As most of you know, Ruth Bader Ginsburg’s passing has left a vacancy on the Supreme Court to be filled. As I predicted in my last blog a fierce battle has ensued over the timing of nominating her replacement. In all likelihood, this will be as contentious as the election, itself, and, in the long run, may turn out to be even more significant. Why, you may ask? Because, the nominee could be on the court and ruling on matters for decades.

Predictably, President Trump and his supporters want the vacancy filled as soon as possible and by a right-of-center candidate. Based upon multiple media reports Mr. Trump plans to disclose his choice by the end of the week. He has committed to naming a woman. He has stated that there are five under consideration. The two most likely candidates seem to be Amy Coney Barrett and Barbara Lagoa. Both are strong candidates and both seem to check the required right-of-center boxes. Barrett has more experience on the Appeals Court and is better known, but Lagoa has the added benefits of being Hispanic and from a key battleground state, Florida. The Dems and their supporters are strongly opposed not only to both of them but also to the very idea of any nomination.

It is important to understand one thing right at the outset. The Constitution states clearly and emphatically that the President is authorized to nominate Justices to the Supreme Court with the “advice and consent of the Senate.” It does not say “except during an election year.” So, legally, the Dems do not have a leg to stand on. Their sole avenue of recourse is to prevent the Senate from confirming a nominee.

That could happen as the GOP only has a three person majority. Furthermore, two Senators, Lisa Murkowski and Susan Collins have already expressed a reluctance to proceed before the election, and a few others are reportedly wavering.

Don’t be deceived by the media reports criticizing President Trump for taking this action. His plan is not without precedent. My research has disclosed that since 1900 there have been several instances in which a president, both Dem and GOP, has nominated and the Senate has confirmed a SC Justice in an election year. You may hear someone mention the “Thurmond Rule” as justification to prevent a nomination during an election year. This “rule” is named for former senator Strom Thurmond who basically made it up to justify blocking LBJ’s nomination of Abe Fortas back in the 1960s. However, it is not an actual “rule,” and it has no legal standing.

Politicians on both sides of the aisle are being very disingenuous about this entire issue. Predictably, the GOPers are defending Mr. Trump’s proposed action, while the Dems are condemning it. As always, most of the media is supporting the Dems. In my opinion, their arguments are specious.

The bottom line is it is all about power. The Party that has it will want to forge ahead with the nomination; the Party on the short end will oppose it. The prospect of having an additional “friendly” SC Justice on the Court for life is too valuable a commodity to ignore.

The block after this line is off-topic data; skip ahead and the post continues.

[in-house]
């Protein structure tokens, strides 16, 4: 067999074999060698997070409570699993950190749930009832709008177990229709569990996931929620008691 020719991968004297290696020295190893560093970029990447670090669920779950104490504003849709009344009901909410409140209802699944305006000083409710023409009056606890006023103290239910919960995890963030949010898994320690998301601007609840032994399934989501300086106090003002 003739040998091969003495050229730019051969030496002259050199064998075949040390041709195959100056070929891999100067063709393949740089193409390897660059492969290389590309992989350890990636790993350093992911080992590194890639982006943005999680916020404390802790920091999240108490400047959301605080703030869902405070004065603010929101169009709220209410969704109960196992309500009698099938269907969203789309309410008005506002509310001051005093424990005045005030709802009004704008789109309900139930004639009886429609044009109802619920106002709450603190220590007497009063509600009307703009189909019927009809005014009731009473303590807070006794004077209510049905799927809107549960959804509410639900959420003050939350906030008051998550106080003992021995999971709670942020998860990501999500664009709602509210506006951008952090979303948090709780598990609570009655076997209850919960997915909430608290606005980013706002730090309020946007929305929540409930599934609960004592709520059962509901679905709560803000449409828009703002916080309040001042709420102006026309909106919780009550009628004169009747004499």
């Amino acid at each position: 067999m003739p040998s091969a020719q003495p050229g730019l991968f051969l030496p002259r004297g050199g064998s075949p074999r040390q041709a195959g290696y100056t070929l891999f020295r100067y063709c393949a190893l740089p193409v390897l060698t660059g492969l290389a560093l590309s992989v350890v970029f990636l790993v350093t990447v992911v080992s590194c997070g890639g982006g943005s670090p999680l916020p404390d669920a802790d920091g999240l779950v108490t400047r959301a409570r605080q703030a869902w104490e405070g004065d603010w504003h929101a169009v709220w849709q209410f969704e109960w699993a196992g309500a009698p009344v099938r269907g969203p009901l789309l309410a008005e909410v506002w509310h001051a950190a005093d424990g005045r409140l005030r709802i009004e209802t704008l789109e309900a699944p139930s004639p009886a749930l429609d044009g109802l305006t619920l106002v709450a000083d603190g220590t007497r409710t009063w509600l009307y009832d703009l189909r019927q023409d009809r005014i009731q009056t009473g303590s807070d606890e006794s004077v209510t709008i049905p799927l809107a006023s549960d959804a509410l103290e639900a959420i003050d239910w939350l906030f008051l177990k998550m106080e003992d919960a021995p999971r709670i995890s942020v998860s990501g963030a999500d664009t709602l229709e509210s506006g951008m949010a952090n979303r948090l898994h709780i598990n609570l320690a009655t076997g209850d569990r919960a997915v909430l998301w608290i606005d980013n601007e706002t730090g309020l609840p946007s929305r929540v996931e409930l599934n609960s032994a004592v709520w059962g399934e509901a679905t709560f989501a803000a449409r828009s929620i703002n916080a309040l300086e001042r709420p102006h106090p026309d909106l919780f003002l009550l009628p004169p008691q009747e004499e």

If one does a little research one will find instances in the past where each of them has argued for the other side of the issue. For instance, as recently as 2016 former President Obama, VP Joe Biden, Senate Minority Leader Chuck Schumer and other leading Dems were pushing for the confirmation of Merrick Garland as a replacement for Antonin Scalia even though it was an election year, and Mitch McConnell and leading Republicans were opposing it. Even Ginsburg spoke out in favor of Garland’s candidacy. Now, supposedly she told her granddaughter she was opposed to an election year nomination. I understand their motivation. I don’t consider it hypocritical. In politics, it’s all about power. If you have it, use it while you can.


One reason why it is imperative to fill the SC vacancy as soon as possible is the strong possibility that the Court will be called upon to resolve presidential election disputes in one or more states (as in 2000), particularly with respect to mail-in ballots. In that event having only eight members could result in a 4-4 tie. That would throw the dispute back to the appeals courts and degrade the validity of the election results further in the eyes of many voters. That would be devastating as the key to the continued viability of the Republic is that the voters have confidence that elections are free and fair.

In summary, expect a lot of posturing and threatening from the Dems between now and the election. Already Chuck and Nancy have threatened that if the Republicans proceed “nothing [will be] off the table.” What does that mean? Your guess is as good as mine, but in the past they have signaled they may seek to “pack” the Senate by pushing for statehood for Puerto Rico and Washington, DC, impeach Mr. Trump again, and/or seek to “pack” the court when they reacquire power. (The first one is farfetched; the latter two have already been tried and failed.)

As I said, I expect this issue to add to the divisiveness, violence, contentiousness, and mistrust we are already experiencing.

My advice to Dems. Grow up. Quit your griping. In the words of former President Obama, “elections have consequences.” If you don’t like what’s happening, try winning more of them.


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